By Sarah Calandro
Off the top of my head, I can think of multiple design skill sets that Carnegie Mellon Design graduates tap into: graphic, information, communication, web, interaction, industrial, and user-interface design, along with creative nonfiction writing, photography, animation, and the list goes on. Every time I come home to Baton Rouge, I find myself in many casual conversations where people ask what Communication Planning and Information Design is and what I’ll “be” when I’m finished. Although our name calls out communication and information design, it’s really limiting to say that those two design professions define the scope of my learning and the title I will hold for the future.
The problem I find—especially when I’m down south—is the general population knows very little about design and automatically thinks of it with respect to the “things” that are made based on what type of designer one claims to be. If I’m a graphic designer, I make logos. If I’m an industrial designer, I make products. If I’m a UX designer, I make interfaces. What I really like about CMU is that we learn that design is not about making certain things; rather, it’s about being empathetic to the people we are designing for so that we can innovate and make things they really need. And though we do usually end up making a designed thing—whether it be a logo, a website, a book, or a 3-dimensional tool—its form, ideally, is never prescriptive.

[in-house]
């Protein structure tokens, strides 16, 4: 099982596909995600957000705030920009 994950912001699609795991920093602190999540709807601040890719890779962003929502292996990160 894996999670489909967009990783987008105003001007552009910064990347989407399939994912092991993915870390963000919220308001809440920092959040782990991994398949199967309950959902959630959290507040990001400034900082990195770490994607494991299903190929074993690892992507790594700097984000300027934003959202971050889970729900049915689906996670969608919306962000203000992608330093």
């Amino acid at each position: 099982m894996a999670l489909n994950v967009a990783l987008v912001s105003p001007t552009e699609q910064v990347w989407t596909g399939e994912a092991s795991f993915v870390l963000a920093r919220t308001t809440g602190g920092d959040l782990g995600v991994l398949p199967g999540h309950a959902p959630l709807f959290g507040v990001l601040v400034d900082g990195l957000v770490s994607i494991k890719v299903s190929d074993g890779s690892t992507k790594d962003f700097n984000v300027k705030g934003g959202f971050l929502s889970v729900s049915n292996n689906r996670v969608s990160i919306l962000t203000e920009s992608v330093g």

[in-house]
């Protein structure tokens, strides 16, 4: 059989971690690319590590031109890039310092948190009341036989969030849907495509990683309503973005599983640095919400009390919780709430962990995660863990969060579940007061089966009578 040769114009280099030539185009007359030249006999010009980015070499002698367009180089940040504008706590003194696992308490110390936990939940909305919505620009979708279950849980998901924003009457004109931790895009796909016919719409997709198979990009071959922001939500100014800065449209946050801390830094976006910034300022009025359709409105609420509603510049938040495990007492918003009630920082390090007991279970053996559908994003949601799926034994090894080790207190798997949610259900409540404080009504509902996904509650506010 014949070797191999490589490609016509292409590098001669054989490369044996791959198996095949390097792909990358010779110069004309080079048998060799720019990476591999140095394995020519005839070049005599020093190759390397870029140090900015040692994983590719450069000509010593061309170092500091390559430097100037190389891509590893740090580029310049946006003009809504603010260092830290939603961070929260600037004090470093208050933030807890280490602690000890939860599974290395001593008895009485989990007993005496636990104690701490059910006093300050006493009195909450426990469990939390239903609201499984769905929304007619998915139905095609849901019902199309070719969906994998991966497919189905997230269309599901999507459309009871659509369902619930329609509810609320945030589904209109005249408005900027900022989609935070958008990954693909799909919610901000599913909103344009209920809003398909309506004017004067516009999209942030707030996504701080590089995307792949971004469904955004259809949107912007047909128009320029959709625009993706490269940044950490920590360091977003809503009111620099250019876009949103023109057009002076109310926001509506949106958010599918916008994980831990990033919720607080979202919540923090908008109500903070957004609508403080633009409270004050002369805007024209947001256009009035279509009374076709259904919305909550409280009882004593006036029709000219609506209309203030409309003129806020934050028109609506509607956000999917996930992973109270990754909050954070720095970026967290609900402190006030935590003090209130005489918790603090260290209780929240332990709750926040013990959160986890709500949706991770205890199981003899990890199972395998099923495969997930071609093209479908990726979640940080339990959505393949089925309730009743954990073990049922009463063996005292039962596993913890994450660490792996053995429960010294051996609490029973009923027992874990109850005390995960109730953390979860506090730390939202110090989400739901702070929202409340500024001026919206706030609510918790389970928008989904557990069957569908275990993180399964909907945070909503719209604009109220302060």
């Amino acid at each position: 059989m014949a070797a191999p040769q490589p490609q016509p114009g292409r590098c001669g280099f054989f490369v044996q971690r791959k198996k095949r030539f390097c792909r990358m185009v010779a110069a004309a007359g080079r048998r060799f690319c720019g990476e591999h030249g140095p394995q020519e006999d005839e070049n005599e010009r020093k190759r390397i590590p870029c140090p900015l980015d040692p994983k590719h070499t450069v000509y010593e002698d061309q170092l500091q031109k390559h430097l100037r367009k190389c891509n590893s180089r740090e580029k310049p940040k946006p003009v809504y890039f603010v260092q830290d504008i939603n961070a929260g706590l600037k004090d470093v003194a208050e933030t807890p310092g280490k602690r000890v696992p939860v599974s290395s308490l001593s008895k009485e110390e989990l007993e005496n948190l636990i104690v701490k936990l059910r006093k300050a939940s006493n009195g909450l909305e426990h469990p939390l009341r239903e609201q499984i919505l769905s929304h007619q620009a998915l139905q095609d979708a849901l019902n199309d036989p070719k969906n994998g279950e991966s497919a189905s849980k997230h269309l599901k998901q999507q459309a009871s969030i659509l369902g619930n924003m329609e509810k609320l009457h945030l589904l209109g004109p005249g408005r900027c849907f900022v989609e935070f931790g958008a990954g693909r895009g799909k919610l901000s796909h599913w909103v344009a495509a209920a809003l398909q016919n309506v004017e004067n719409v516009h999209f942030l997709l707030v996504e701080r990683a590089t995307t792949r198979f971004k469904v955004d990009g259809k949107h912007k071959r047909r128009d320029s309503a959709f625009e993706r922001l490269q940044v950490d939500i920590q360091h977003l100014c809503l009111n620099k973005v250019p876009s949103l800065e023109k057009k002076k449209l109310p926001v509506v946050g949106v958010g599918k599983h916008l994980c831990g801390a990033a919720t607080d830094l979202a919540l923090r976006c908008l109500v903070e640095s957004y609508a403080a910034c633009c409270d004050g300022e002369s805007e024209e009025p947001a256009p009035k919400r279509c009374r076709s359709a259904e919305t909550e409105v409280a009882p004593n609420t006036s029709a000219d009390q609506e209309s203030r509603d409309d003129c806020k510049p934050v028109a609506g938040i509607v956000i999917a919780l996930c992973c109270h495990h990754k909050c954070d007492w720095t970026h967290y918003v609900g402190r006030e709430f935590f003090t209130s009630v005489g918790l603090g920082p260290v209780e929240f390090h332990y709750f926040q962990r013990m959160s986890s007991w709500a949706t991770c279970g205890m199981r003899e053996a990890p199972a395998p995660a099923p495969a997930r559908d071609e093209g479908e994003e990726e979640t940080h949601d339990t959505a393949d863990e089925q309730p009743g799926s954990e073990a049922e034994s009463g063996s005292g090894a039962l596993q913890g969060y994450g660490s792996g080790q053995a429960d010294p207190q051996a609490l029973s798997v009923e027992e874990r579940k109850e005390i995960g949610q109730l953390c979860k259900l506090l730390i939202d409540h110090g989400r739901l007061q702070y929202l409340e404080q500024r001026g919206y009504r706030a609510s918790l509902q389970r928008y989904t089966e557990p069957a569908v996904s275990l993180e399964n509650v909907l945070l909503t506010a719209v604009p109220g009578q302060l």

Maybe it sounds like a case of my ego getting in the way, but I want the people I know to understand—to really understand—what I’m learning. I want them to know that when I’m done with school, my ideal situation is to work in an atmosphere where clients don’t come asking for a website—or logo, or iPhone app, or deck of learning cards—rather, they’ll come not quite knowing what they need. It will be my job to discover what “thing” they need and then be responsible for bringing the form of that “thing” to fruition.
With that said, when asked what I’m learning and what I’ll “be,” how do I respond? Do I try to explain human-centered design, the fuzzy front end, and how multi-faceted design is? Or, do I take the easy way out and choose one of the labels that best represents my design mood of the day? It’s just a casual conversation, but could it be the opportunity to inform people that design is not just an umbrella term for a set of pigeon-holed professions; rather, it’s a way of thinking and acting on the problems of the world?